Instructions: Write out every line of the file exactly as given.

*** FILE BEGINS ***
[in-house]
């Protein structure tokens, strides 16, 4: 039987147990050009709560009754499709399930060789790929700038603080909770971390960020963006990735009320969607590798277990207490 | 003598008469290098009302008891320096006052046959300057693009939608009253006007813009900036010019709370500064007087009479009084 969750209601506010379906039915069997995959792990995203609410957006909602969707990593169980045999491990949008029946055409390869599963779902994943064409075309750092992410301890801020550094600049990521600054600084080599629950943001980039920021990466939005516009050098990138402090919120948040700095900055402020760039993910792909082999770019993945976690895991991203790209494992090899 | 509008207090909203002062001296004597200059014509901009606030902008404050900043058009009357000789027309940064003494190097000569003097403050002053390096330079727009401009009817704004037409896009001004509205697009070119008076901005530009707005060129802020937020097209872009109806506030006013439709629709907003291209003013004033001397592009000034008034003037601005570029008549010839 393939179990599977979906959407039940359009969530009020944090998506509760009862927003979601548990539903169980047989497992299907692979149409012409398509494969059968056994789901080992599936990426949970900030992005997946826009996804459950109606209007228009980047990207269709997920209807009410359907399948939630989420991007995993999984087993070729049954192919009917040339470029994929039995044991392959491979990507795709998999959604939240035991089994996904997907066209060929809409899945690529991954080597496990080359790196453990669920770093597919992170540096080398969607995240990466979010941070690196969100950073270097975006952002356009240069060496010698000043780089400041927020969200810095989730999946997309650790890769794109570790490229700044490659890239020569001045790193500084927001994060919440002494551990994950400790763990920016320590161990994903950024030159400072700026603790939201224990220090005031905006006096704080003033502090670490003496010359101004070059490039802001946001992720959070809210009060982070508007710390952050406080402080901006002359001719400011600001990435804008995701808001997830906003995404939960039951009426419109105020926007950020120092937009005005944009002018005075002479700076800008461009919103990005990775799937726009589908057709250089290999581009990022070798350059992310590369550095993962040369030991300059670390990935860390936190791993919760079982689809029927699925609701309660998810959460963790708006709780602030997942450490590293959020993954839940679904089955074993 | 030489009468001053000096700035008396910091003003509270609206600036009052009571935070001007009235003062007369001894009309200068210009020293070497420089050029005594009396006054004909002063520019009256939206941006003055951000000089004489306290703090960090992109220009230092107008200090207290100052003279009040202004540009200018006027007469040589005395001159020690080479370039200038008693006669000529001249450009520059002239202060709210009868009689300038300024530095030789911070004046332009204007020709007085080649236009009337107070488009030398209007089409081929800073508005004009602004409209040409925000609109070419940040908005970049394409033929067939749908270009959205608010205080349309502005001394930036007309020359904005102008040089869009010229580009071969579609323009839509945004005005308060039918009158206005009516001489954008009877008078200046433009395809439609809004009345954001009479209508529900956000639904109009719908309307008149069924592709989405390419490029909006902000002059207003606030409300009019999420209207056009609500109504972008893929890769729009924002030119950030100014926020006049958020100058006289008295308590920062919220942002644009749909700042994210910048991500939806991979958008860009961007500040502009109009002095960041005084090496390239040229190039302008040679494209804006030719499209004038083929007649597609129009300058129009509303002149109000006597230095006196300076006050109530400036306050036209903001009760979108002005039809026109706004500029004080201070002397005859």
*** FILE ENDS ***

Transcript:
[in-house]
């Protein structure tokens, strides 16, 4: 039987147990050009709560009754499709399930060789790929700038603080909770971390960020963006990735009320969607590798277990207490 | 003598008469290098009302008891320096006052046959300057693009939608009253006007813009900036010019709370500064007087009479009084 969750209601506010379906039915069997995959792990995203609410957006909602969707990593169980045999491990949008029946055409390869599963779902994943064409075309750092992410301890801020550094600049990521600054600084080599629950943001980039920021990466939005516009050098990138402090919120948040700095900055402020760039993910792909082999770019993945976690895991991203790209494992090899 | 509008207090909203002062001296004597200059014509901009606030902008404050900043058009009357000789027309940064003494190097000569003097403050002053390096330079727009401009009817704004037409896009001004509205697009070119008076901005530009707005060129802020937020097209872009109806506030006013439709629709907003291209003013004033001397592009000034008034003037601005570029008549010839 393939179990599977979906959407039940359009969530009020944090998506509760009862927003979601548990539903169980047989497992299907692979149409012409398509494969059968056994789901080992599936990426949970900030992005997946826009996804459950109606209007228009980047990207269709997920209807009410359907399948939630989420991007995993999984087993070729049954192919009917040339470029994929039995044991392959491979990507795709998999959604939240035991089994996904997907066209060929809409899945690529991954080597496990080359790196453990669920770093597919992170540096080398969607995240990466979010941070690196969100950073270097975006952002356009240069060496010698000043780089400041927020969200810095989730999946997309650790890769794109570790490229700044490659890239020569001045790193500084927001994060919440002494551990994950400790763990920016320590161990994903950024030159400072700026603790939201224990220090005031905006006096704080003033502090670490003496010359101004070059490039802001946001992720959070809210009060982070508007710390952050406080402080901006002359001719400011600001990435804008995701808001997830906003995404939960039951009426419109105020926007950020120092937009005005944009002018005075002479700076800008461009919103990005990775799937726009589908057709250089290999581009990022070798350059992310590369550095993962040369030991300059670390990935860390936190791993919760079982689809029927699925609701309660998810959460963790708006709780602030997942450490590293959020993954839940679904089955074993 | 030489009468001053000096700035008396910091003003509270609206600036009052009571935070001007009235003062007369001894009309200068210009020293070497420089050029005594009396006054004909002063520019009256939206941006003055951000000089004489306290703090960090992109220009230092107008200090207290100052003279009040202004540009200018006027007469040589005395001159020690080479370039200038008693006669000529001249450009520059002239202060709210009868009689300038300024530095030789911070004046332009204007020709007085080649236009009337107070488009030398209007089409081929800073508005004009602004409209040409925000609109070419940040908005970049394409033929067939749908270009959205608010205080349309502005001394930036007309020359904005102008040089869009010229580009071969579609323009839509945004005005308060039918009158206005009516001489954008009877008078200046433009395809439609809004009345954001009479209508529900956000639904109009719908309307008149069924592709989405390419490029909006902000002059207003606030409300009019999420209207056009609500109504972008893929890769729009924002030119950030100014926020006049958020100058006289008295308590920062919220942002644009749909700042994210910048991500939806991979958008860009961007500040502009109009002095960041005084090496390239040229190039302008040679494209804006030719499209004038083929007649597609129009300058129009509303002149109000006597230095006196300076006050109530400036306050036209903001009760979108002005039809026109706004500029004080201070002397005859």